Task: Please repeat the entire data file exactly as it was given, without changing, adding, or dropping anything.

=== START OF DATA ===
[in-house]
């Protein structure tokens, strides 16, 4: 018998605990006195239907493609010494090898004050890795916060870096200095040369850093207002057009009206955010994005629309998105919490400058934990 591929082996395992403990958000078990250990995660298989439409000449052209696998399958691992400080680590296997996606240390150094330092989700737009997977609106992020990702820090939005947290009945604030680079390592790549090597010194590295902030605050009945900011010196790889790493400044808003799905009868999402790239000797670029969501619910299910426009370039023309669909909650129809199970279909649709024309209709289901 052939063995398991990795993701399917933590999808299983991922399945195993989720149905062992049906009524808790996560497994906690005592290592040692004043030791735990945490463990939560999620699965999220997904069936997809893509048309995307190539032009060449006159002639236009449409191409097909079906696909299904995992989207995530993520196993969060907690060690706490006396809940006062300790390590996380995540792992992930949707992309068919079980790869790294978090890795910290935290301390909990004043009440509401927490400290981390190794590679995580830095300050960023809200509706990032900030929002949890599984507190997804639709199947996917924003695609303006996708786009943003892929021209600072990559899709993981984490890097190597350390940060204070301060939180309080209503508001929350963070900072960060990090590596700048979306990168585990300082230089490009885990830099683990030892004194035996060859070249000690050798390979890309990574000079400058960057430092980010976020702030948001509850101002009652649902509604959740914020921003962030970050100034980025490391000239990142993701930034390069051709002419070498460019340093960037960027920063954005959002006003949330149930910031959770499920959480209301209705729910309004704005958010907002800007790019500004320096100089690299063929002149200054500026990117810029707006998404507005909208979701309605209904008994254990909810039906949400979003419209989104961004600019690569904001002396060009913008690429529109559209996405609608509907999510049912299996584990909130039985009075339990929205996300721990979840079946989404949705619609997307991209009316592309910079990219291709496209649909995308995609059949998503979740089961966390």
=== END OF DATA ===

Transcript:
[in-house]
């Protein structure tokens, strides 16, 4: 018998605990006195239907493609010494090898004050890795916060870096200095040369850093207002057009009206955010994005629309998105919490400058934990 591929082996395992403990958000078990250990995660298989439409000449052209696998399958691992400080680590296997996606240390150094330092989700737009997977609106992020990702820090939005947290009945604030680079390592790549090597010194590295902030605050009945900011010196790889790493400044808003799905009868999402790239000797670029969501619910299910426009370039023309669909909650129809199970279909649709024309209709289901 052939063995398991990795993701399917933590999808299983991922399945195993989720149905062992049906009524808790996560497994906690005592290592040692004043030791735990945490463990939560999620699965999220997904069936997809893509048309995307190539032009060449006159002639236009449409191409097909079906696909299904995992989207995530993520196993969060907690060690706490006396809940006062300790390590996380995540792992992930949707992309068919079980790869790294978090890795910290935290301390909990004043009440509401927490400290981390190794590679995580830095300050960023809200509706990032900030929002949890599984507190997804639709199947996917924003695609303006996708786009943003892929021209600072990559899709993981984490890097190597350390940060204070301060939180309080209503508001929350963070900072960060990090590596700048979306990168585990300082230089490009885990830099683990030892004194035996060859070249000690050798390979890309990574000079400058960057430092980010976020702030948001509850101002009652649902509604959740914020921003962030970050100034980025490391000239990142993701930034390069051709002419070498460019340093960037960027920063954005959002006003949330149930910031959770499920959480209301209705729910309004704005958010907002800007790019500004320096100089690299063929002149200054500026990117810029707006998404507005909208979701309605209904008994254990909810039906949400979003419209989104961004600019690569904001002396060009913008690429529109559209996405609608509907999510049912299996584990909130039985009075339990929205996300721990979840079946989404949705619609997307991209009316592309910079990219291709496209649909995308995609059949998503979740089961966390």